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An Afternoon with Don Michele (or The Sicilian Haircut)

by Michael Tucker
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trevi.jpgThe wives were off to the local terme- a natural hot springs spa in the town of Spello – for soaking, facials, massages, etc. This was an excursion for the group known as “Umbrian Girls Go Wild” – a disparate, dissolute organization made up of various wives and non-wives, who get together at odd times during the year to do odd things.

Because the women needed to take a few cars, the eminent Don Michele di Sicilia and myself were left with only one car between us for the day. We offered to shop and cook dinner for our spouses after their soak, and this led to one of the longest afternoons of my life.

Everyone in the town of Trevi knows Don Michele. Everyone. So what would have been a brief stop in the coffee store in Borgo Trevi, became an hour of rumination, gesticulation, exaggeration and flirtation from the eminent Don Michele. I almost forgot to buy coffee.

trevi.jpgThe wives were off to the local terme- a natural hot springs spa in the town of Spello – for soaking, facials, massages, etc. This was an excursion for the group known as “Umbrian Girls Go Wild” – a disparate, dissolute organization made up of various wives and non-wives, who get together at odd times during the year to do odd things.

Because the women needed to take a few cars, the eminent Don Michele di Sicilia and myself were left with only one car between us for the day. We offered to shop and cook dinner for our spouses after their soak, and this led to one of the longest afternoons of my life.

Everyone in the town of Trevi knows Don Michele. Everyone. So what would have been a brief stop in the coffee store in Borgo Trevi, became an hour of rumination, gesticulation, exaggeration and flirtation from the eminent Don Michele. I almost forgot to buy coffee.

Next was the alimentari down the street, where the orta-frutta lady, who weighs and chooses the produce for you, greeted Don Michele as if he had just returned from a thirty-year sea voyage. All commerce came to a halt as they reminisced about old times – something about a head of radicchio he had bought from her years ago.

When I indicated I was in a hurry, Don Michele asked why.

“I thought I would get a haircut before everything closes for lunch,” I said.

“I’ll take you to my man, up in Trevi. He charges seven Euros for a haircut. I got mine yesterday.”

I looked at his misshapen head, with wisps of hair darting out in odd directions.

“Well, actually …” I started.

“This wasn’t his fault,” said Don Miche, pointing to his head. “He wanted to follow the contours of my head, but I wanted to try something new. Perhaps today, he can correct it.”

radicchio-di-treviso.jpgWe drove up the hill to Trevi and entered the barber shop. Don Michele’s man stood by his chair as if waiting for him. They got into a long discussion in Umbrian dialect about why the haircut had gone so terribly wrong the day before. The barber offered to correct it for no charge and Don Michele sat down, offering me the other chair, which was manned by the barber’s son, who gave me an excellent haircut for the promised price of seven Euros. As we were leaving, Don Michele whispered in my ear to give the son a tip, which I quickly did. I noticed that no such tip was offered to the father, who – fairly or unfairly – bore the blame of the day before.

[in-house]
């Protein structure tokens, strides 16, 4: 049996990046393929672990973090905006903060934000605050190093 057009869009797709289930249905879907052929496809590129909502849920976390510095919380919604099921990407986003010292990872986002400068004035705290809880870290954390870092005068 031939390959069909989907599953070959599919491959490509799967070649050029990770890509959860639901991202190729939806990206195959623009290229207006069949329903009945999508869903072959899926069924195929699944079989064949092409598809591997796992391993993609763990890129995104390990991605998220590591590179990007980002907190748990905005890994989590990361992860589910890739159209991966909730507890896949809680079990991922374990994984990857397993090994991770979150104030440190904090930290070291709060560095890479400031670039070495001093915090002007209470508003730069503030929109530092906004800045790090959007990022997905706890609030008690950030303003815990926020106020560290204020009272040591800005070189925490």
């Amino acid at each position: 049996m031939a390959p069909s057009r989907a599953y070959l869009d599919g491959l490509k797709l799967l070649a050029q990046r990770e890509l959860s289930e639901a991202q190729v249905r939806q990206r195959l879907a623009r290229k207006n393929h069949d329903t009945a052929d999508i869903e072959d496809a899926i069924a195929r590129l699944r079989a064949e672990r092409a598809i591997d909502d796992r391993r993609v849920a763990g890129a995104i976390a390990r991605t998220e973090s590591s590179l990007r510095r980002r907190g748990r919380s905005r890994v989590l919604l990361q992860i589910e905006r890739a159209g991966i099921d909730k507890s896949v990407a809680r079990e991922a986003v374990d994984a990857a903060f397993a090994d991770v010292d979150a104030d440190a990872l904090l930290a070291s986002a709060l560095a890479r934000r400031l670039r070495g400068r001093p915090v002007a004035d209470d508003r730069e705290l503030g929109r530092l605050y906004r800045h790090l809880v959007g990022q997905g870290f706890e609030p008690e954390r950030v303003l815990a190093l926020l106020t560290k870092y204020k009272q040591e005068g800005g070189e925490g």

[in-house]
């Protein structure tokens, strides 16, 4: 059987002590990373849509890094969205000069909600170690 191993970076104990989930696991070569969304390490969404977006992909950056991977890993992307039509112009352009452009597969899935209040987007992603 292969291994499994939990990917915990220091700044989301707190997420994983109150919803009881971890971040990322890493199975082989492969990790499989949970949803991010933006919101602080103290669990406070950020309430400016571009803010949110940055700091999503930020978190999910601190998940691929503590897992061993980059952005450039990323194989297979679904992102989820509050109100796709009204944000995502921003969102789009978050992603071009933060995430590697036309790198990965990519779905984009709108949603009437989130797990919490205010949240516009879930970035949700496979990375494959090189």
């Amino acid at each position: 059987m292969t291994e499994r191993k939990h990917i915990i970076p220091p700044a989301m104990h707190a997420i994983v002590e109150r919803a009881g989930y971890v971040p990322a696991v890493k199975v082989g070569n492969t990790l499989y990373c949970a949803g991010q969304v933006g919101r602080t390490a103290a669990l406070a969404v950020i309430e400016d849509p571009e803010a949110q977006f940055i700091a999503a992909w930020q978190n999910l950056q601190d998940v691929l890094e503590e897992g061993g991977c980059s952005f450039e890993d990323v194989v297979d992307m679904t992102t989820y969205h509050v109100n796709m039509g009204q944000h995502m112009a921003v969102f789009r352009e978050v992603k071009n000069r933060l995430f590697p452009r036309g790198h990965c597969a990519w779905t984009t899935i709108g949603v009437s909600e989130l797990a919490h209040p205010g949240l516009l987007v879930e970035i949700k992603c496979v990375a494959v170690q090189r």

Then we went to lunch, which was as classically Umbrian as you can get – strangozzi, the local noodle, with black truffles, pork ribs grilled over a wood fire and flash-sautéed cicoria with garlic, all washed down with local red wine from a carafe. Then we decided to go home and take a nap so that we would be fresh for dinner.

That evening, our Wild Woman friend, Karen, brought a sensational spicy squash soup with Asian dried mushrooms and tofu scattered on top; I cooked a farro pasta with zucchini, tomatoes, garlic and capers; and Don Michele whipped up grilled radicchio with cannellini beans, which was delicious beyond description and as simple a recipe as you’ll ever make – although when I pressed him for exact details, he admonished me, “Do those who invent follow recipes?”

 

GRILLED RADICCHIO WITH CANELLINI BEANS

One head of radicchio di Treviso (the long rather than the round)

One jar of cannellini beans (you could soak dried beans for 13 hours and make them yourself, but using them ready-made from jar works just fine)

Olive oil – the best you can find
Salt

1. Pre-heat broiler.

2. Split the head of radicchio in half lengthwise and wash it well; drain it and pat it dry; leave a little moisture; salt the radicchio well.

3. Spread the leaves out on a broiling pan about 6 to 8 inches below the hot broiler; watch it carefully; when the edges begin to blacken, remove it from the broiler; this blackening is the secret of the phenomenal taste of this dish.

4. Turn the broiler off, but leave the oven door closed so that the oven stays nice and warm.

5. Generously pour very good olive oil over the leaves and then spoon the beans over.

6. Set it back in the still warm oven until you’re ready to serve.

 

Michael Tucker is an actor and author whose third book is the recently published Family Meals: Coming Together to Care for an Aging Parent.  You can read more about his food adventures on his blog Notes from a Culinary Wasteland.

 

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